we’ll get through this together,

and that’s when you know,
we’ve got this.


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Doctors prescribe dance classes to keep patients on their feet




Over 65s in Swansea Bay are being encouraged to attend dance classes in a bid to keep them on their feet.

Five of the health board’s clusters – groups of GP surgeries working together within a geographical area – are backing the scheme as the exercise to music is proven to aid falls prevention.


Each class is led by a trained dance teacher with participants encouraged to follow a range of routines, designed to develop their strength and balance, with the option of using a chair for support if their mobility is limited.

The Dance for Health programme is a collaboration between the health board, clusters, local authorities, and Aesop, an arts focused charity.

Alyson Pugh, Programme Manager at Aesop, said: “We are delighted to be working with our partners in the health sector to improve the health and wellbeing of people aged over 65 through the medium of dance.

“During each class participants will move to a variety of music from all around the world. The classes are fun and vibrant, increasing fitness, mobility and strength.

“Afterwards, participants will have a good chance to get to know one another over a cup of tea or coffee. No previous experience is needed, everybody is welcome.”


So far classes are held in Pontardawe, Morriston, Seven Sisters, Cwmavon and Briton Ferry, Upper Killay, Reynoldston, Mumbles and the Waterfront Museum.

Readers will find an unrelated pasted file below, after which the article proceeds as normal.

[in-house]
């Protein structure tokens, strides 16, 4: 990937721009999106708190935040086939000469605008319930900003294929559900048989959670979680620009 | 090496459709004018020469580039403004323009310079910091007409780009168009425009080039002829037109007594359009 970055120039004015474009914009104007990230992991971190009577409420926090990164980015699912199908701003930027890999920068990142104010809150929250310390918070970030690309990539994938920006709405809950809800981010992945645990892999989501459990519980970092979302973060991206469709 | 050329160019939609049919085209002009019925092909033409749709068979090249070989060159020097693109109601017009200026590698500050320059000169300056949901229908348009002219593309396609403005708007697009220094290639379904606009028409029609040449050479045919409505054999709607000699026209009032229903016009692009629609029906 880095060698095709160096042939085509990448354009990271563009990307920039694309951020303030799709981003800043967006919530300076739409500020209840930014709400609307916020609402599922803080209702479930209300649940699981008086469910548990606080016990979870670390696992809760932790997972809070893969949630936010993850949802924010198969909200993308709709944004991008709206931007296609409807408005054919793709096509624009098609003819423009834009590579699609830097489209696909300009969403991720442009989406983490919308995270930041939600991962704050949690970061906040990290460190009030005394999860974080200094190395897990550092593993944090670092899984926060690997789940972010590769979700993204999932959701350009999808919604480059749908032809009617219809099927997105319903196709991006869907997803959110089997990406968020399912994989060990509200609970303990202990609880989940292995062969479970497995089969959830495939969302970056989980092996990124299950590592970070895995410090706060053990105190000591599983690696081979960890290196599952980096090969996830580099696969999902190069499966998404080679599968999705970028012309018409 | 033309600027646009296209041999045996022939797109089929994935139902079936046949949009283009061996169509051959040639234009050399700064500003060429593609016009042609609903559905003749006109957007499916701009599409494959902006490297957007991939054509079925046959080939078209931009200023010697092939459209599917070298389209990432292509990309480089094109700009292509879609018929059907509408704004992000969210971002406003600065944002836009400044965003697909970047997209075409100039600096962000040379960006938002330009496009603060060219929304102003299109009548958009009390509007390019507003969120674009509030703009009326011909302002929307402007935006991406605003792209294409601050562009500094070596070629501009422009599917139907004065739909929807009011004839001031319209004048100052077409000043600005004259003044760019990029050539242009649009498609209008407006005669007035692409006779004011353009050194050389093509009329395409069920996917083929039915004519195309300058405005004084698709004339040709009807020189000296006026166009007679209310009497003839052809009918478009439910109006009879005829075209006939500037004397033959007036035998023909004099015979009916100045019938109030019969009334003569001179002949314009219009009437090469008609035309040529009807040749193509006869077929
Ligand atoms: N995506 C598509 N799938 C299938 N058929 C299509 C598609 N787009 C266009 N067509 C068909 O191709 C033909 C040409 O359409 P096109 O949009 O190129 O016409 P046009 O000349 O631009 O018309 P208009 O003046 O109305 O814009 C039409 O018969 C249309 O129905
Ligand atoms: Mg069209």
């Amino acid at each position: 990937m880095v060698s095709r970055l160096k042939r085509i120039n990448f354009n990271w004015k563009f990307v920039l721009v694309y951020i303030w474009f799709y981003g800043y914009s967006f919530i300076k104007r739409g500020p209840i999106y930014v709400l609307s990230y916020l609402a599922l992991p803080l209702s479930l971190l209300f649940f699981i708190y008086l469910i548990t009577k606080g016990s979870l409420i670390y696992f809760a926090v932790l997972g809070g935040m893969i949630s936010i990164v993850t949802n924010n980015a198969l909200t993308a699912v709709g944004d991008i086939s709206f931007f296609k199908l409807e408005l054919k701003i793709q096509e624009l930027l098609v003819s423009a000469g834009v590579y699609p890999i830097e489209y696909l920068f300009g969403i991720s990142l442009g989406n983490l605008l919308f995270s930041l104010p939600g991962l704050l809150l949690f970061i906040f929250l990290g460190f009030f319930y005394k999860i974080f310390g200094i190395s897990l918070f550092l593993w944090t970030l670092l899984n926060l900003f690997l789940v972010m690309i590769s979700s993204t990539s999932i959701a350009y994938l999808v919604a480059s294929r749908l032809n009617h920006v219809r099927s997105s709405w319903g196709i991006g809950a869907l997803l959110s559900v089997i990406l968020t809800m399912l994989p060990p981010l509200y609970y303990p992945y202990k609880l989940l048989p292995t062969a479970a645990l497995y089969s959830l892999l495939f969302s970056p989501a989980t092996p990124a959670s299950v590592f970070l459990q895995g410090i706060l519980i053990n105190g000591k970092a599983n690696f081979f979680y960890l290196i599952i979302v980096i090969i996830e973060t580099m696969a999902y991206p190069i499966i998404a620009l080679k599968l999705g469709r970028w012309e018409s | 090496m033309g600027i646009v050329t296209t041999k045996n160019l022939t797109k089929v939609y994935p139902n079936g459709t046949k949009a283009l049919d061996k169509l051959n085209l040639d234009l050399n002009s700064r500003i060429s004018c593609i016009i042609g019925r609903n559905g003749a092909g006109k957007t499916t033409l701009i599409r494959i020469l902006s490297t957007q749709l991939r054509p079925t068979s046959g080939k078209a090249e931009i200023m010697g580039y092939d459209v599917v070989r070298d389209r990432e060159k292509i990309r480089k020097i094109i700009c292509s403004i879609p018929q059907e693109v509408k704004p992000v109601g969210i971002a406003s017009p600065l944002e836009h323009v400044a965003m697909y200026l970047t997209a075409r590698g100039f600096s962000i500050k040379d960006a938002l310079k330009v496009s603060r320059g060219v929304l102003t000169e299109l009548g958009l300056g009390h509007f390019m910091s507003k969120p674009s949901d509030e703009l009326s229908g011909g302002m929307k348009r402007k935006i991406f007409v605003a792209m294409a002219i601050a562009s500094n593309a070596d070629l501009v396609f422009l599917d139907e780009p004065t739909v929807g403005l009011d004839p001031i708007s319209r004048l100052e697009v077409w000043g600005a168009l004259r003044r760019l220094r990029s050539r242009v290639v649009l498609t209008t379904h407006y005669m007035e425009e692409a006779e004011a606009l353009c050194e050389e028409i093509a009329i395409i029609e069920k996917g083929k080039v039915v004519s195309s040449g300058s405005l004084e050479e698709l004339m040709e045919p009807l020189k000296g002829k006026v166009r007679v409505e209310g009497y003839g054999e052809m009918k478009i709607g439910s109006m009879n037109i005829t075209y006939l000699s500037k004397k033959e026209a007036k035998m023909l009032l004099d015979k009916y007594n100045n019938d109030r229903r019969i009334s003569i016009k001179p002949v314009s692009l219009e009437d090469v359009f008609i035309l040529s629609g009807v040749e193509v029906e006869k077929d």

Alyson said: “The health board asked for 12 classes across Swansea Bay and funded the management side while the GP clusters are funding the delivery of the classes. They wanted it to be grass roots up.

“Anyone can walk in but they wanted the main referrals to come from the virtual wards and local area coordinators and social prescribers, a whole community approach.”

Lizzie MacMillan (Image: Swansea Bay HNS)

Dance artist Lizzie MacMillan (left), a development officer for Dance for Health, said: “It’s for older people and people who are struggling a little bit with perhaps balance issues, mobility issues as well, so we are not expecting them to foxtrot along the floor on the first class or anything like that. It builds up over the weeks.

“We start off quite gently, just seeing where everyone is in the class – I like to gauge the class first of all to see if people are having problems with balance or perhaps giddiness or joint problems. I like to get to know each person in the class so that I can look after them and know their capacity for movement.

“We use the chairs quite a lot if someone is unsteady on their feet. They can still do a variation using the chair for support. We also do a standing variation if people are a little fitter or a little bit more able to push themselves further in the class.”

Over 65s in Swansea Bay are being encouraged to attend dance classes in a bid to keep them on their feet. (Image: Swansea Bay NHS)

Mike Garner, Cwmtawe Cluster lead, said: “We are delighted to be participating in this programme as it fits in perfectly with our goal of improving well-being and helping people remain fit and healthy.”

One participant, Pauline Anderson, said: “I’ve been to four or five classes. I thought I would try it to see what it’s like and it’s been very good.

“As you get older you become more immobile. I’ve been struggling with my knees and joints, so I have found it helpful.